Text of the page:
Exercising in the Heat may Help You Eat Less

PERTH – Exercisers who are trying to cut calories might want to take a run in the sun instead of a climate-controlled gym, a small study suggests.

The study, of 11 physically active men, found that participants ate less immediately after working out in hot conditions — about 97 degrees Fahrenheit — than in a more moderate, 77-degree environment.

On average, the men ate roughly 300 calories more when they worked out in moderate temperatures than when they rested in those same conditions. In contrast, when they exercised in the heat, they subsequently downed about the same amount of calories as they did after relaxing.

“Our findings suggest that if you exercise in a warmer environment you will eat less in the subsequent meal,” senior researcher Dr. Kym J. Guelfi, of the University of Western Australia’s School of Sports Science, told Reuters Health in an email.

In theory, she said, that would be a good strategy for exercisers trying to lose weight.

However, Guelfi added, future studies should look at whether warm-weather exercisers just make up for the smaller means with larger ones later in the day.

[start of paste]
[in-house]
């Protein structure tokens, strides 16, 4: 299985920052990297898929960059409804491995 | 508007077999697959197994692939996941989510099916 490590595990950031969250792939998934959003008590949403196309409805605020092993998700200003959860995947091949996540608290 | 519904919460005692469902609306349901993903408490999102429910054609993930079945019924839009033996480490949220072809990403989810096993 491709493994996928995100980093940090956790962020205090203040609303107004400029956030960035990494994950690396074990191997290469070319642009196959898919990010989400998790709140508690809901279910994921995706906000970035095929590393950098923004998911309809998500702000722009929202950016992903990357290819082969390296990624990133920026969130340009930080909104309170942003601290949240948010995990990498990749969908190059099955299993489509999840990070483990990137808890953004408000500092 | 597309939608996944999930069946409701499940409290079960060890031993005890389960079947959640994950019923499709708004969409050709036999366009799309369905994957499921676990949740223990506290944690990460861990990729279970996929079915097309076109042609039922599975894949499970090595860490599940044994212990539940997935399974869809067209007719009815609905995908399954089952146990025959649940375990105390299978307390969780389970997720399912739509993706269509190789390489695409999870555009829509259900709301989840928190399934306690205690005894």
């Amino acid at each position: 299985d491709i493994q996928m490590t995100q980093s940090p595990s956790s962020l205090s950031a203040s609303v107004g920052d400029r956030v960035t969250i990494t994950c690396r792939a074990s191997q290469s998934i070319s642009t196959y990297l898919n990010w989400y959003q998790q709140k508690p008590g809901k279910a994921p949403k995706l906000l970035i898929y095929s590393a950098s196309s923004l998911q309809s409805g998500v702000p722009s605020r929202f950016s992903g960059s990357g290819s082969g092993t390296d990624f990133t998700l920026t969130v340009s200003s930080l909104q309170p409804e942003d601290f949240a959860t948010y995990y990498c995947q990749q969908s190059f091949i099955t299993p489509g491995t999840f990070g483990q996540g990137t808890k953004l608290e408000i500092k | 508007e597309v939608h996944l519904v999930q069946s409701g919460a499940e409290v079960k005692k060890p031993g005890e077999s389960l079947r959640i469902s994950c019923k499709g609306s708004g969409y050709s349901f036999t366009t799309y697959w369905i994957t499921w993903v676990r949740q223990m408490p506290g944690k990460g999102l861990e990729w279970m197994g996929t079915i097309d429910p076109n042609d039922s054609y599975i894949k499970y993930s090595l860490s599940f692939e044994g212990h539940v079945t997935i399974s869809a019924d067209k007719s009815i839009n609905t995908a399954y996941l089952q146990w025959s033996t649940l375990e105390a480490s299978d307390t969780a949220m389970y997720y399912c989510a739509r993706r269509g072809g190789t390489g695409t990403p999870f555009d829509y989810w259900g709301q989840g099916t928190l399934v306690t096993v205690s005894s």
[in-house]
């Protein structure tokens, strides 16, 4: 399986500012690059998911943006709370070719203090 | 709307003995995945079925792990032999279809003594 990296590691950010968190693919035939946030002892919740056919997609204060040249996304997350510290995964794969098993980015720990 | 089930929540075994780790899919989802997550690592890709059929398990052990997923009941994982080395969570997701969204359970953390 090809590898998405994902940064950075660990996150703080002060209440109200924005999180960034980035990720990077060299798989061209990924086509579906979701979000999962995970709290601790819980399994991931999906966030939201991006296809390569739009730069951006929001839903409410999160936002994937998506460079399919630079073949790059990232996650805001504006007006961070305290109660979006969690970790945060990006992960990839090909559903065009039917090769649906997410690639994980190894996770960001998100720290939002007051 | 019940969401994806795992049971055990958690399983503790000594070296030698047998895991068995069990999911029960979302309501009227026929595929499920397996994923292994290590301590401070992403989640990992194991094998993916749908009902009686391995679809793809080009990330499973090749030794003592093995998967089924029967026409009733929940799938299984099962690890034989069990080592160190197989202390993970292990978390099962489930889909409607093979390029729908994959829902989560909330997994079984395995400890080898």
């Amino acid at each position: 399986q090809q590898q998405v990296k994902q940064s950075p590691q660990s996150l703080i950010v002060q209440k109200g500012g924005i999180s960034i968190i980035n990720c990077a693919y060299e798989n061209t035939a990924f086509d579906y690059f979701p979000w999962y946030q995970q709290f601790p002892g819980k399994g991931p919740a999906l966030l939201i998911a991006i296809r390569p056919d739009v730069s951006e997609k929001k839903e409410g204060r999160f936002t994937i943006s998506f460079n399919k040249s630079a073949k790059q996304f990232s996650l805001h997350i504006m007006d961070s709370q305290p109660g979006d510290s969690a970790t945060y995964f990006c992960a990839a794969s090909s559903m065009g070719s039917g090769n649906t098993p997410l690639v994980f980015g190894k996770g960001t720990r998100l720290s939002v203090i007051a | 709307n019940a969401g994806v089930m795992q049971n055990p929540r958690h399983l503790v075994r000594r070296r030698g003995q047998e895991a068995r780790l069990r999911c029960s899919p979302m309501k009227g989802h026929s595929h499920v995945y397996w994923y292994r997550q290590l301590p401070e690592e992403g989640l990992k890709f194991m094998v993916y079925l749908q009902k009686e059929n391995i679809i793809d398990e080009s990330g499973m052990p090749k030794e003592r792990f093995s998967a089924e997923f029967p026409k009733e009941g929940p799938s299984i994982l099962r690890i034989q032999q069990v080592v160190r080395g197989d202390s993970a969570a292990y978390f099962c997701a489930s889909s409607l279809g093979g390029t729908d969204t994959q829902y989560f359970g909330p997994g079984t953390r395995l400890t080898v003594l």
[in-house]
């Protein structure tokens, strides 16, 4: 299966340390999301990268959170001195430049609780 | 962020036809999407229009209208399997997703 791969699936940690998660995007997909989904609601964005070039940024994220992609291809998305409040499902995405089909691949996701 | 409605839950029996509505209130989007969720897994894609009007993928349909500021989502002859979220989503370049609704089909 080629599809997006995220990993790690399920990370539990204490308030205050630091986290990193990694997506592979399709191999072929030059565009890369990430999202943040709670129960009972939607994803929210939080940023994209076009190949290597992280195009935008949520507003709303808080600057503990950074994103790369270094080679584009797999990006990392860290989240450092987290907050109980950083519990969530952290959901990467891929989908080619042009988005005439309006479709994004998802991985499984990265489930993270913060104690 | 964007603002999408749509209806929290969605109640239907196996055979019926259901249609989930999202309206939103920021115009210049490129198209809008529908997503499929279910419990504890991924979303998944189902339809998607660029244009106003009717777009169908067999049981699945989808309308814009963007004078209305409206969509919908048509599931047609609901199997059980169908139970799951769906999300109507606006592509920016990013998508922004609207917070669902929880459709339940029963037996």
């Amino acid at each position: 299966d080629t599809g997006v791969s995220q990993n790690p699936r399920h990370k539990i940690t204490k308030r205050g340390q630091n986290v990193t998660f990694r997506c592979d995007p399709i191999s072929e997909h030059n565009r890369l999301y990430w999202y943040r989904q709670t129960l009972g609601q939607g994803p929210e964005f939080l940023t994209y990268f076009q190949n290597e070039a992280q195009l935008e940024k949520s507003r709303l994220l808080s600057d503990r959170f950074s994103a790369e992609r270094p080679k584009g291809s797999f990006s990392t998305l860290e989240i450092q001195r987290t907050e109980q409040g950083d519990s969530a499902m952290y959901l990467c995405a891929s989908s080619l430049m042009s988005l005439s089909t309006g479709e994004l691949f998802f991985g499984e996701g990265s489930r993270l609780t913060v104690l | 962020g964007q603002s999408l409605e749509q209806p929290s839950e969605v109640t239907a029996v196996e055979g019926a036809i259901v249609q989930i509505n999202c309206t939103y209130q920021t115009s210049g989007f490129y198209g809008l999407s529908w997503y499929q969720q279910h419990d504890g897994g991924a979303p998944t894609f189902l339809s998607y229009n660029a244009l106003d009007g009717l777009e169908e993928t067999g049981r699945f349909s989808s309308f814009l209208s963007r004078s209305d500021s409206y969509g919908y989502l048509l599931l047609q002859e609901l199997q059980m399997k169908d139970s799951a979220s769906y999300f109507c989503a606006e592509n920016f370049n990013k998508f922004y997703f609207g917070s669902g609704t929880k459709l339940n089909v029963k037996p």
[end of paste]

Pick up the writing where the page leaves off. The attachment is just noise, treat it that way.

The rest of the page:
For the study, which is published in the American Journal of Clinical Nutrition, the researchers had 11 young, regularly active men make several visits to the exercise lab.

During one visit, the men ran on a treadmill for 40 minutes in 97- degree heat; on another visit, they performed the same workout under 77-degree conditions. On a third visit, they rested in a moderately warm room.

In all three situations, the men were presented with an all-you-can- eat breakfast buffet after exercising or relaxing.

Overall, the study found, the men downed more calories after the moderate-temperature workout versus the resting condition, while there was no significant difference when they worked out in the heat.

The researchers then calculated the men’s relative calorie intake — which accounted for calories burned during exercise — and found that the hot workout looked even better. On average, the men’s relative calorie intake was almost 200 calories less compared with the resting condition.

The study also found clues as to why exercising in the heat may dull appetite. After the hot workout, the men typically showed higher blood levels of peptide YY, a hormone produced in the digestive tract that serves a “fullness” signal.

The men’s smaller appetites also appeared to be related to the increases in core body temperature that came with the hot workouts.

The reasons for this are not clear, but Guelfi noted that some researchers believe that, because eating produces heat in the body, food intake is one of our natural mechanisms for controlling body temperature.

“This is why, anecdotally, cold environments have been said to lead to an increase in appetite,” she said.

But while a warmer environment may help curb post-exercise appetites, Guelfi cautioned against taking that idea to extremes.

“Exercise should not be performed in overly hot environments due to the risk of dehydration and heat illness,” she said.

 

SOURCE: American Journal of Clinical Nutrition, November 2009.